The Northwestern University litigation shows that this is a simple case in which the employer has
tried – at great length – to make complex by, for example, arguing that the football players are
not employees under the common law and statutes other than the National Labor Relations Act

On the only question that matters – whether the Northwestern football players are employees as
defined by the NLRA – the answer is clear. The law, facts, and policy amply support a finding
that all of the players on the team are employees, as defined by the National Labor Relations Act
(NLRA), without regard to whether they receive athletic scholarships or not and whether they are
walk-ons on or not. Walk-ons and players who do or do not get scholarships but who work out
with the team and provide valuable support for the team during practice and games are also
employees under the NLRA.

The default position of the National Labor Relations Act – and its policies – on the definition of
who is an employee is clearly for employee status. A party seeking to exclude an employee from
the coverage of the National Labor Relations Act bears the burden of demonstrating a
justification for the exclusion. In other words, it is – the Employer's burden in this case to prove
that the Northwest University football players were not employees under § 2(3) of the NLRA.
This, the employer has failed to do.

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July 23, 2014 By Ellen Dannin

Experience has shown that the anti-tax movement is a luxury we cannot afford. Its clout and legislators' fear of that clout means that taxes cannot be raised - even to keep pace with inflation. The result is crumbling infrastructure and no way to build new or repair what exists.

As a result, we are left without money to maintain, repair and build our roads, bridges and other transportation infrastructure - not to mention other needs that we are unable to meet. We are told that the private sector can fill these needs, but, as it turns out, privatized infrastructure depends on public money - and a lot of it.

How much public versus private money is invested in infrastructure privatization? At the March 5, 2014, congressional hearing called Overview of Public-Private Partnerships in Highway and Transit Projects, witnesses who are fans of privatization testified that the private "partners" in PPPs invest as little as 3 percent to 20 percent - leaving the public to fill the 80-97 percent gap in funding.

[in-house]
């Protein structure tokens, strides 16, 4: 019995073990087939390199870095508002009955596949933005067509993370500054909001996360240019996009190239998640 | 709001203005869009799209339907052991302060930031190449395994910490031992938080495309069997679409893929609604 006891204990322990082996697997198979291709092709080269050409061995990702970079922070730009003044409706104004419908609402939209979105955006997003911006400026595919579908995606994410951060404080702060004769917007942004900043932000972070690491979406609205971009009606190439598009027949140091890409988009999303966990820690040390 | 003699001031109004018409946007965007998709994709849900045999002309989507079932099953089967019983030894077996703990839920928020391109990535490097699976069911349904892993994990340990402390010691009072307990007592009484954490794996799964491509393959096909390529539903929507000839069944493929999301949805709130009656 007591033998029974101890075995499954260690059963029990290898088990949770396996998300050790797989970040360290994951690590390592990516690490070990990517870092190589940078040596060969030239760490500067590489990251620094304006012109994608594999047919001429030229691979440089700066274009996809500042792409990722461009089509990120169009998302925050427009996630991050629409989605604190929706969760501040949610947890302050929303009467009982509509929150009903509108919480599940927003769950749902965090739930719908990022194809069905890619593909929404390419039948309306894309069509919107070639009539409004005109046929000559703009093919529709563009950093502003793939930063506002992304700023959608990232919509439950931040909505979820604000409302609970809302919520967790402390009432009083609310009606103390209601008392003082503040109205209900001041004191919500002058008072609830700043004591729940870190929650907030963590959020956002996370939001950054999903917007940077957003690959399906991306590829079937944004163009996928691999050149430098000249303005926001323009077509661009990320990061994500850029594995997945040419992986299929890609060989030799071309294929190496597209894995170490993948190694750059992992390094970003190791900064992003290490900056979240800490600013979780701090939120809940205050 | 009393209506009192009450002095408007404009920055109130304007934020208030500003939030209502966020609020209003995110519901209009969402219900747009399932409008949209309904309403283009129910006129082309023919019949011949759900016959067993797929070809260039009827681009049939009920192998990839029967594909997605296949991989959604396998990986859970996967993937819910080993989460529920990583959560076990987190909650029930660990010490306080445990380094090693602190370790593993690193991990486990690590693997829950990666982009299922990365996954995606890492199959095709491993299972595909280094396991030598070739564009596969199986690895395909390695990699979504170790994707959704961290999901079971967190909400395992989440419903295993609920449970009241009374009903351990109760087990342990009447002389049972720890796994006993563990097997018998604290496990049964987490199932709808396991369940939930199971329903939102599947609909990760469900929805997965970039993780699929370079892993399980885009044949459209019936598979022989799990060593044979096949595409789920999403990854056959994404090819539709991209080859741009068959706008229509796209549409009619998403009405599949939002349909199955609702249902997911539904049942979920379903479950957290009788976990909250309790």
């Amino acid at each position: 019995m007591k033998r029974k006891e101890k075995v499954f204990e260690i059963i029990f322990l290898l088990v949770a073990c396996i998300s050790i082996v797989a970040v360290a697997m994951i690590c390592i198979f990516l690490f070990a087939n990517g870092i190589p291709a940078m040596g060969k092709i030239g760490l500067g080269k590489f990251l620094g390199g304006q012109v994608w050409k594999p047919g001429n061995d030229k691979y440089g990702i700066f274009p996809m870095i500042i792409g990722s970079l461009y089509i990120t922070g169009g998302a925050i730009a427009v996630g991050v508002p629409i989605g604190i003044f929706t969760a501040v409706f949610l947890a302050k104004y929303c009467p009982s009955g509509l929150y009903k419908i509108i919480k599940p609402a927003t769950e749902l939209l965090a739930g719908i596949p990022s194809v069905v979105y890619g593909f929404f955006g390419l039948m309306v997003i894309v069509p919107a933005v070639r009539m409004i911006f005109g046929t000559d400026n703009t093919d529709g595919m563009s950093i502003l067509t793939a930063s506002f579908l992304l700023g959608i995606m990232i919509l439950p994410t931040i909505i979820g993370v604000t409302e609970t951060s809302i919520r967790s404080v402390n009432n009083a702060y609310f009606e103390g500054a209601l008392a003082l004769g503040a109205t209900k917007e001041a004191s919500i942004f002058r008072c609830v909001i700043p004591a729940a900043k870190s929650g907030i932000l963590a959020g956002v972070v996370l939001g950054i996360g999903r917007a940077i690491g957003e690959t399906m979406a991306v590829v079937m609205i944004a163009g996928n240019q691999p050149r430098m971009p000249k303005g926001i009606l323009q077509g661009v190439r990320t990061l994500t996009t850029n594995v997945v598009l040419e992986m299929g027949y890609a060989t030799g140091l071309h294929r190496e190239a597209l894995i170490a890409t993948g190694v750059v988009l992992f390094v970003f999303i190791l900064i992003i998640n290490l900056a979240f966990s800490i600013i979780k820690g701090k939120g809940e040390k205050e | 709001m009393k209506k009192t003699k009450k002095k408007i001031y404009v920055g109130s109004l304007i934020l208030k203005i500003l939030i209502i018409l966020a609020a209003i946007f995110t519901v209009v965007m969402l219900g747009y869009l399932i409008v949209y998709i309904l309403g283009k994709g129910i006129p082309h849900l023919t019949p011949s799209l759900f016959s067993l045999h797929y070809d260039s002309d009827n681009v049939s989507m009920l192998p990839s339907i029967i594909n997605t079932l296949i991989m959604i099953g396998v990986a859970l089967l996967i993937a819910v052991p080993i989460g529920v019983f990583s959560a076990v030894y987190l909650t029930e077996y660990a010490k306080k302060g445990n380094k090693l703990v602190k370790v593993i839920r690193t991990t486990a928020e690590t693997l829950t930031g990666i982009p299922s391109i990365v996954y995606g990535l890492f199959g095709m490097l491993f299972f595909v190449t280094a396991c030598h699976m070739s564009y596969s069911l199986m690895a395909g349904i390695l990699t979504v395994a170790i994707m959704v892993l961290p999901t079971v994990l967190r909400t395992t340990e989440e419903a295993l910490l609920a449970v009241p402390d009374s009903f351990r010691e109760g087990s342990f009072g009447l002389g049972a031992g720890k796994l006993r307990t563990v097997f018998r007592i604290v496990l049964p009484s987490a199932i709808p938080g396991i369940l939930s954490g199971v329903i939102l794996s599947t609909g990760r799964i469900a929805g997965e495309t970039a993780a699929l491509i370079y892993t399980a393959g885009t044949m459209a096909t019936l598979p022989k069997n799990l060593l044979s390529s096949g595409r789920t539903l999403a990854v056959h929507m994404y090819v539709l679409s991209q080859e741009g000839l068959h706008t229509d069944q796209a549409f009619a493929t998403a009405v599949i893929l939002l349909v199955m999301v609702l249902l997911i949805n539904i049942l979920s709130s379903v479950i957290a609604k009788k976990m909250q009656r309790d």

Copyright Reprinted with permission.

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One in seven Americans - that is 46.5 million of us - live in poverty. And in the wake of the Great Recession, there is more to poverty today than just a bad economy. We have an increasingly unequal society in which the top 1% holds 40% of the wealth. According to a Global Post study, the United States leads the trend toward greater inequality which is rising faster - and already greater - here than in nearly all other developed countries.

Until the Reagan Administration, the minimum wage was set at a level that allowed one wage earner to support a family. The minimum wage has never been required to keep up with inflation nor been benchmarked to ensure that a full-time worker's wages can keep a family above the poverty line. As a result, many workers' families have now become destitute.

Why has this happened? The causes of poverty are complex, but one important factor is the decline in union membership, starting in the 1980s, which has led to a decline in union bargaining power.

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The news is full of bad news about unions these days. Unions are blamed for holding up the bailout of GM and Chrysler with foot-dragging over wages and benefits. Teachers' unions are accused of protecting bad teachers and standing in the way of providing good education. Public employees are supposed to be overpaid and lazy. The bottom line seems to be that, at best, unions are dinosaurs and about to go extinct. At worst, they are a drag on our economy.

So, why have unions? Because the persistent problem of unlimited corporate power requires an effective counterbalance.

The need for such a counterbalance is clear. We saw the effect of increasing corporate power in the 2010 elections. We see it in virtually every law considered by Congress and state legislatures. And we saw it in the period leading up to the 1929 stock market crash and the Great Depression. As corporations grow mightier, they are able to amass even greater power. Then, just as now, Supreme Court decisions made corporations unaccountable to their societies by removing limits on corrupting and destructive power wielded by corporations.

Among other actions Congress took to limit irresponsible corporate power was to enact the National Labor Relations Act in 1935. Congress wanted to give unions power to act as a counterbalance to corporate power.

Copyright Reprinted with permission.




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January 29, 2014 By Ellen Dannin